William Walsh

Robert Anderson, in Works of the British Poets (1795) 6:564.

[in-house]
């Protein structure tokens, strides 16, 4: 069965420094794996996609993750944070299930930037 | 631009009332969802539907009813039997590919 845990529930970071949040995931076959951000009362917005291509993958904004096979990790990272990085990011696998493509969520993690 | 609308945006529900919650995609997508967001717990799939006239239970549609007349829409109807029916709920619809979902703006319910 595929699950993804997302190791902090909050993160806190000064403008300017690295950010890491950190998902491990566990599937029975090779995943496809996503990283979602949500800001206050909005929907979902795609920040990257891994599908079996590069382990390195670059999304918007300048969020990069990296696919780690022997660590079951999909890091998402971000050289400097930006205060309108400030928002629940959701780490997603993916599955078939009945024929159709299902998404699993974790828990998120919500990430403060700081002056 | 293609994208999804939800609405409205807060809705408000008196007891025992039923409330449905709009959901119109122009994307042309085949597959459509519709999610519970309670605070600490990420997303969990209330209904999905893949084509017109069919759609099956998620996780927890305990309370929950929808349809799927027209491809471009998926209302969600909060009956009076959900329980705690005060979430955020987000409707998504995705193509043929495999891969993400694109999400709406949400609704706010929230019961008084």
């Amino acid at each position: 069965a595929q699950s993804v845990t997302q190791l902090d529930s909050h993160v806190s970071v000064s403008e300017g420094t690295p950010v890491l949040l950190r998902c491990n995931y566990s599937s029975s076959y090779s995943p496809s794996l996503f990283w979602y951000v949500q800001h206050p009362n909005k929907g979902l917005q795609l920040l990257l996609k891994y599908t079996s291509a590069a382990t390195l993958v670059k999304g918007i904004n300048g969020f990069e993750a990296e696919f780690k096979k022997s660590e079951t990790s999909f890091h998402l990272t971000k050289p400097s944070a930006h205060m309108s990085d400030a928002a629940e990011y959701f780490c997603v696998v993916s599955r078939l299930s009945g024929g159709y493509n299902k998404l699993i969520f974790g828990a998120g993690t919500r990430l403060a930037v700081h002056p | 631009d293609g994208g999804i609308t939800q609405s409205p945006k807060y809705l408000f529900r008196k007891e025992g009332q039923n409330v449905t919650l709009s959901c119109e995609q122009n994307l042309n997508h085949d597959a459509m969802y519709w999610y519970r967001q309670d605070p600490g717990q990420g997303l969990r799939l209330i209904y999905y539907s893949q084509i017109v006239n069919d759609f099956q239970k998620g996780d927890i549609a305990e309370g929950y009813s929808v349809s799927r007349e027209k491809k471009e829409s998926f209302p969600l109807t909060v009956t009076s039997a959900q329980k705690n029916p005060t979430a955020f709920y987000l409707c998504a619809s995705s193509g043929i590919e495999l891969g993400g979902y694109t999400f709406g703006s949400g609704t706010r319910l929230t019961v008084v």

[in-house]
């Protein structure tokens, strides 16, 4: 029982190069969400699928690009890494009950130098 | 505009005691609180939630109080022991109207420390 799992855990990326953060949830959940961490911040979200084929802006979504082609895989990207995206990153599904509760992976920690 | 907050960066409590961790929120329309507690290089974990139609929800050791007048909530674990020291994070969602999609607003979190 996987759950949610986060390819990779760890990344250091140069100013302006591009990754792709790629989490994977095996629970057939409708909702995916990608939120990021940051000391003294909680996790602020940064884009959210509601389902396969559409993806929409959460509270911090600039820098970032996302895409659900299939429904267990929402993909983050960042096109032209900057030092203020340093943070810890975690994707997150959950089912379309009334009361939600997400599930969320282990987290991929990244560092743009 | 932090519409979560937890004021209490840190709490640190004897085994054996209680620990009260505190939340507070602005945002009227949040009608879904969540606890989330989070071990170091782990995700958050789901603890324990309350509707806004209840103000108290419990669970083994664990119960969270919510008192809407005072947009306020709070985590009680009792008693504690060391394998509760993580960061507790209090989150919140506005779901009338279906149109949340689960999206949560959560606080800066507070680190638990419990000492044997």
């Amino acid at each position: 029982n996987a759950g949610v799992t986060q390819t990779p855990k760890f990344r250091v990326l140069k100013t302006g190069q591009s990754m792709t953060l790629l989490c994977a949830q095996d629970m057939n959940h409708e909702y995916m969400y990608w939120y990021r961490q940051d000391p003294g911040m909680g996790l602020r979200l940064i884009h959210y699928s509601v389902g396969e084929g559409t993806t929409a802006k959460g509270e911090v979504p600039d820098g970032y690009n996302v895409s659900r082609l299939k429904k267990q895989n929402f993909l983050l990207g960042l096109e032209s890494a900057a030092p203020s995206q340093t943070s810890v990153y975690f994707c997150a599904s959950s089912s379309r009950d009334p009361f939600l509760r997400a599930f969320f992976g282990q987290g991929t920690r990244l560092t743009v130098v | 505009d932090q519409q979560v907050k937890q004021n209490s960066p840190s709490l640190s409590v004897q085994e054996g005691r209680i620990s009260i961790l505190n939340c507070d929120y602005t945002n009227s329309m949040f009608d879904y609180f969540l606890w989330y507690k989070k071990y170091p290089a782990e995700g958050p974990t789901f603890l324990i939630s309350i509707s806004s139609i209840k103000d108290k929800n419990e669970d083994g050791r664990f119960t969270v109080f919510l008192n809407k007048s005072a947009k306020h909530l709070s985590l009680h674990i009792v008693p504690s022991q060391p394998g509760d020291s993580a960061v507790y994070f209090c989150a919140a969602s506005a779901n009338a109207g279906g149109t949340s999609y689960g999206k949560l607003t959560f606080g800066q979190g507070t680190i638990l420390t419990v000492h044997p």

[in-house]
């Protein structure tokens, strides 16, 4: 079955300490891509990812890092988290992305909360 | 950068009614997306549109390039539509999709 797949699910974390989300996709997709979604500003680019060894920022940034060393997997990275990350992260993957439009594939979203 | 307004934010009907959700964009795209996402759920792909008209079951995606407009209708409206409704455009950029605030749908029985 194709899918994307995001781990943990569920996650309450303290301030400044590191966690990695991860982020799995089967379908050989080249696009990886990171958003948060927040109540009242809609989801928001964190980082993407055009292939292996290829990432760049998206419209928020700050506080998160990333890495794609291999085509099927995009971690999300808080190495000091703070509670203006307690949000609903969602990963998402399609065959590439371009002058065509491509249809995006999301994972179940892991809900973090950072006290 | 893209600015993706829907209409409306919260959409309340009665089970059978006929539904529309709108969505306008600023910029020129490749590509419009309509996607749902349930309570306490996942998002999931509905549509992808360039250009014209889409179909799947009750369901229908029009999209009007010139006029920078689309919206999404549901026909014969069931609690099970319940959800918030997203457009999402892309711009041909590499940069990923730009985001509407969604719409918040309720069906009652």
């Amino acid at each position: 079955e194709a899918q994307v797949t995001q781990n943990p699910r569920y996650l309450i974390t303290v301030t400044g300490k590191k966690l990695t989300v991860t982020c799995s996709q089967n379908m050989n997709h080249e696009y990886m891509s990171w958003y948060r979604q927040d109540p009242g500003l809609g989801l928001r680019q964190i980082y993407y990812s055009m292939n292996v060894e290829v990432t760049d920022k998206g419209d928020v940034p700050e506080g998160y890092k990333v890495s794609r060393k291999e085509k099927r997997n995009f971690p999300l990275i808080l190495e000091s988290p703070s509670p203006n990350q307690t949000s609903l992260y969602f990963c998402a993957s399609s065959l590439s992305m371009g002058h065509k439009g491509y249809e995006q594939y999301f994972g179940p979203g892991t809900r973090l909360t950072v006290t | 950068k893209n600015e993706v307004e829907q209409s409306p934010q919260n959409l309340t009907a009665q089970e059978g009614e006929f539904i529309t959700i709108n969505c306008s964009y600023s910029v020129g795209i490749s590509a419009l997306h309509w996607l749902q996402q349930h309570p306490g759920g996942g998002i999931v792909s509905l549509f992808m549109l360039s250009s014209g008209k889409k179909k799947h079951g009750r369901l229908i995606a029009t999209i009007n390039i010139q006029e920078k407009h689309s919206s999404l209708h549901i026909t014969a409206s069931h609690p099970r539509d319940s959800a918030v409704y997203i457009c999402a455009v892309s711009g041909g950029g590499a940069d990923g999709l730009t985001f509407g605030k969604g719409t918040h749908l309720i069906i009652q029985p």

With Dryden, in particular, he was a great favourite; for in the postscript to his Virgil, he calls him "the best critic of our nation." He was not, however, merely a critic and a scholar, but a man of fashion, ostentatiously splendid, it is said, in his dress; and a courtier, distinguished by the friendship of the Duke of Shrewsbury, and Gentleman of the Horse to Queen Anne, under the Duke of Somerset. He was likewise a member of Parliament, having been several times chosen knight of the shire for the county of Worcester, and once the representative of Richmond in Yorkshire. He appears, from his writings, to have been a zealous friend of the Revolution; but without rancour or animosity against the opposite party; for he continued his reverence and kindness for Dryden, after he was dispossessed of the laurel by King William, and discountenanced by the public, for his mean compliance and conversion to Popery in the preceding reign.